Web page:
Welcome to Montour County Pennsylvania History and Genealogy
THIS COUNTY IS AVAILABLE FOR ADOPTION
If you have the desire to help transcribe genealogical data and
place it online for the free use of all researchers, contact Nancy to become a host. Volunteer Information is
This County currently does not have a host. This
means that there is no one available to help answer your questions about this county's history or to help you with
your family's genealogy within this county.
WE REGRET THAT WE ARE UNABLE TO DO PERSONAL RESEARCH FOR YOU.
Montour County was created on May 3, 1850 from part of Columbia County
and named for Madame Montour, a woman of Indian and French descent who was prominent in the Indian affairs. Danville,
the county seat, was laid out in 1792 and incorporated as a borough on February 27, 1849. It had been the county
seat of Columbia County from 1813 to 1846.
The Mahoning Creek area was settled beginning in 1769. Danville is named for Daniel Montgomery, son of early settler
General William Montgomery. It had been Columbia County’s seat until 1845, but when Bloomsburg usurped Columbia
County Danville wanted a new county so it could once more be a county seat. Newspaper activist Valentine Best went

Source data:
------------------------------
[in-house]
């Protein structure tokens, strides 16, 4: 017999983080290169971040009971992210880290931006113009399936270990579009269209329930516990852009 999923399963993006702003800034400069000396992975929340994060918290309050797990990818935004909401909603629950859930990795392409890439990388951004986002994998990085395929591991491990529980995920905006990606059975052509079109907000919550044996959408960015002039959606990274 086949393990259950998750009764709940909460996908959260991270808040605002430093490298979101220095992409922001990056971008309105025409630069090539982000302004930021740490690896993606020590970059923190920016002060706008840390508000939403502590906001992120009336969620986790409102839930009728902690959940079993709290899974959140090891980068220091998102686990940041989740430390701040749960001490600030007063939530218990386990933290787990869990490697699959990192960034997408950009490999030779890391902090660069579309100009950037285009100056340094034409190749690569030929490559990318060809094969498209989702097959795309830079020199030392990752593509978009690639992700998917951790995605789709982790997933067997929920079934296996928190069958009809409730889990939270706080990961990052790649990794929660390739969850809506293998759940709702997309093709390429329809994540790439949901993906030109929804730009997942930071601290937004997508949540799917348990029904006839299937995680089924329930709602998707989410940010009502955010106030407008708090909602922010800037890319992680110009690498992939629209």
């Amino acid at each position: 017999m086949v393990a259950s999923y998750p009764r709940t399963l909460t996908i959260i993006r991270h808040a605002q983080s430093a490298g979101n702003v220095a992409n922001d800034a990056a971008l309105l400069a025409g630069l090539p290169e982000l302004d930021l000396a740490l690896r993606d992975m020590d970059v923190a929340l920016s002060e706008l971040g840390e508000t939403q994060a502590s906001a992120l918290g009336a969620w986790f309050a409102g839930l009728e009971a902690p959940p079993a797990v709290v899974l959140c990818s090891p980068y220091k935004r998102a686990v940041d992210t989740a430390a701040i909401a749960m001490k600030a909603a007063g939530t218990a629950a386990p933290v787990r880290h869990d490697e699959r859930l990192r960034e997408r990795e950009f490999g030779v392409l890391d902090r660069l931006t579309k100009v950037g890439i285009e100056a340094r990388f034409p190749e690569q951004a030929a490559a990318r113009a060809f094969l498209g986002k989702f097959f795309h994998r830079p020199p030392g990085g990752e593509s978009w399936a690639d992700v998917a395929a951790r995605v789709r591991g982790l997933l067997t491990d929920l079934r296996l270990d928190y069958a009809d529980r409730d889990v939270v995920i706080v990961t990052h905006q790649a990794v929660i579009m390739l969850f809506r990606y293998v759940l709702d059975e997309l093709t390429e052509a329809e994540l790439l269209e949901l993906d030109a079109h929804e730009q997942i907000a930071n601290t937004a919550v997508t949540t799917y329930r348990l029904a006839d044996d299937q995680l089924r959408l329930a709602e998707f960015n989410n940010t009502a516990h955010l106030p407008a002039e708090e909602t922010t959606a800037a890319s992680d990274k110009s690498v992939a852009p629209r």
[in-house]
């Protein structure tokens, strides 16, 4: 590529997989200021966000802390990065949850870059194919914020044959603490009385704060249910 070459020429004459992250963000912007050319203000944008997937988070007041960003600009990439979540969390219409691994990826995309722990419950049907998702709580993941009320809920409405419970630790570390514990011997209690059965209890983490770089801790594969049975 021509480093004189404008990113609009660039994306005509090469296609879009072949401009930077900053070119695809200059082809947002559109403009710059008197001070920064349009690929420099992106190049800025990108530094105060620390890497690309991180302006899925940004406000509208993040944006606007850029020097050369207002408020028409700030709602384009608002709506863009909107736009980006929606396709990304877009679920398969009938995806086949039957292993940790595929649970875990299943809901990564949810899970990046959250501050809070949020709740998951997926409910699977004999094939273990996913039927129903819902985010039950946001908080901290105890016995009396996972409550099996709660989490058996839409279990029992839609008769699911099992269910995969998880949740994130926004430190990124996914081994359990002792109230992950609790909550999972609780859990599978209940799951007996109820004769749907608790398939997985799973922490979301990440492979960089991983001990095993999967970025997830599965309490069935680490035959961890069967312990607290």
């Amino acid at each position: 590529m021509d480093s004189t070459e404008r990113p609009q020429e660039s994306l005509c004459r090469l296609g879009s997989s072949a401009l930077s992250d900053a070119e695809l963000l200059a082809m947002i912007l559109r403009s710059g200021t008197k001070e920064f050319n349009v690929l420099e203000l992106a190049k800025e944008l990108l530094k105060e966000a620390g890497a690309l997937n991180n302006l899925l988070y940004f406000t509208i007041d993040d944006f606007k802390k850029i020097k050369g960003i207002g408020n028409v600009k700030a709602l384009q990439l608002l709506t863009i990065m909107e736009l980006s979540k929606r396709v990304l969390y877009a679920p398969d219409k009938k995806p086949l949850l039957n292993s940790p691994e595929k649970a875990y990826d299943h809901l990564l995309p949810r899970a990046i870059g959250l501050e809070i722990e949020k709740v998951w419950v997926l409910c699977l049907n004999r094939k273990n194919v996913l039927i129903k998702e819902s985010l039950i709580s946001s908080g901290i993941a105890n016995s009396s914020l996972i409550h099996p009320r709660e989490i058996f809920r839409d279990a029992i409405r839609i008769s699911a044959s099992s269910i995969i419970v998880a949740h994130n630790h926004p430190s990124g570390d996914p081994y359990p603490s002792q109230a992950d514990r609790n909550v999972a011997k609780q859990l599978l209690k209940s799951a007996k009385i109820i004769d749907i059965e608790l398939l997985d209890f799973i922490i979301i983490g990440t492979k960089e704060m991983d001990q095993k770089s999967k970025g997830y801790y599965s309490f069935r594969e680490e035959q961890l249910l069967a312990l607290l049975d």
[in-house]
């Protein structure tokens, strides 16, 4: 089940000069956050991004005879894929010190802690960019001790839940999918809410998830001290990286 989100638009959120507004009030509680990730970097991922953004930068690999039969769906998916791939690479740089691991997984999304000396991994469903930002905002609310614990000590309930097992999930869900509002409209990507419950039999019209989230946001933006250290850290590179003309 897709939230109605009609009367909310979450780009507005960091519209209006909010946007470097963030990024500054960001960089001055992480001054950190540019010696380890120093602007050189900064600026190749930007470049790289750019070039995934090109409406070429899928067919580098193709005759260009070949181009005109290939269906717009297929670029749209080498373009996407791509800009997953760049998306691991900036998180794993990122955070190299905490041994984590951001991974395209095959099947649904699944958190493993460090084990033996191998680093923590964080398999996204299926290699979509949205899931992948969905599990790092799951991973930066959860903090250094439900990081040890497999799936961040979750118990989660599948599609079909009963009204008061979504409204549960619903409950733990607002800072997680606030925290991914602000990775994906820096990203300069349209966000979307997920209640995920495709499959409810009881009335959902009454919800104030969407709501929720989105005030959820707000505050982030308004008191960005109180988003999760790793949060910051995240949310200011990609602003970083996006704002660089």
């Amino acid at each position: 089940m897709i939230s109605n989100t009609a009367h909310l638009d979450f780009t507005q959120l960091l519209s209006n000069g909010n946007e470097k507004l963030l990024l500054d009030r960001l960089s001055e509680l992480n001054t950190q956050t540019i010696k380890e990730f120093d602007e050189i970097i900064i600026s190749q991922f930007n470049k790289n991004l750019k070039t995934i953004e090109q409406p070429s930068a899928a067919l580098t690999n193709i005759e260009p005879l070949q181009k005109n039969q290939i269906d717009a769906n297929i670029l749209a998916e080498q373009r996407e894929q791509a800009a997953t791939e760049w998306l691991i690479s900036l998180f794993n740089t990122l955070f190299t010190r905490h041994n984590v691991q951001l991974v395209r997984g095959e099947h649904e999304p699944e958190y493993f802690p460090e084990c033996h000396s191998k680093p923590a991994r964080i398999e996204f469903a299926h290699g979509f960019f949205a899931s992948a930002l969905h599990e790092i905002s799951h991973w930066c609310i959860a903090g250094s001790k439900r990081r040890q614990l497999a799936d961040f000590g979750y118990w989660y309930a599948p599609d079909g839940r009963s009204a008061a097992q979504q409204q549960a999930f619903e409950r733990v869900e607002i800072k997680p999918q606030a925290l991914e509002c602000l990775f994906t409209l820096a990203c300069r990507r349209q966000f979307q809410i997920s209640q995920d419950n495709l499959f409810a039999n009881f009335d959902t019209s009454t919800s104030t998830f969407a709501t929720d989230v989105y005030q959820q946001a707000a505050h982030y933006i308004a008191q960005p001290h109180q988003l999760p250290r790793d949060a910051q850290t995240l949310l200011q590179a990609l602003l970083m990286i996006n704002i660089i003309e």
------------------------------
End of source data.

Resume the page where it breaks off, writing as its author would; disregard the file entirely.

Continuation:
to the legislature and pushed the creation through. Danville became a highway, canal, and then rail link on the
North Branch route from Sunbury to Wilkes-Barre. Danville’s Big Mill, eventually owned by Bethlehem Steel, made
iron and steel from 1838 to 1938, Rails were a specialty—the first T-rails made in the United States were made
here. In 1873 a national financial panic eclipsed the mill’s future, it lost out in competition with Bessemer process
and Lake Superior ore, and in 1896 it experienced a major explosion. But iron and steel specialties production
continued until the end of World War II. Silk and shirt-making factories were productive from the early 1900s.
Half of the county’s area is farmed.
Boroughs and Census Designated Places
||West Hemlock Township
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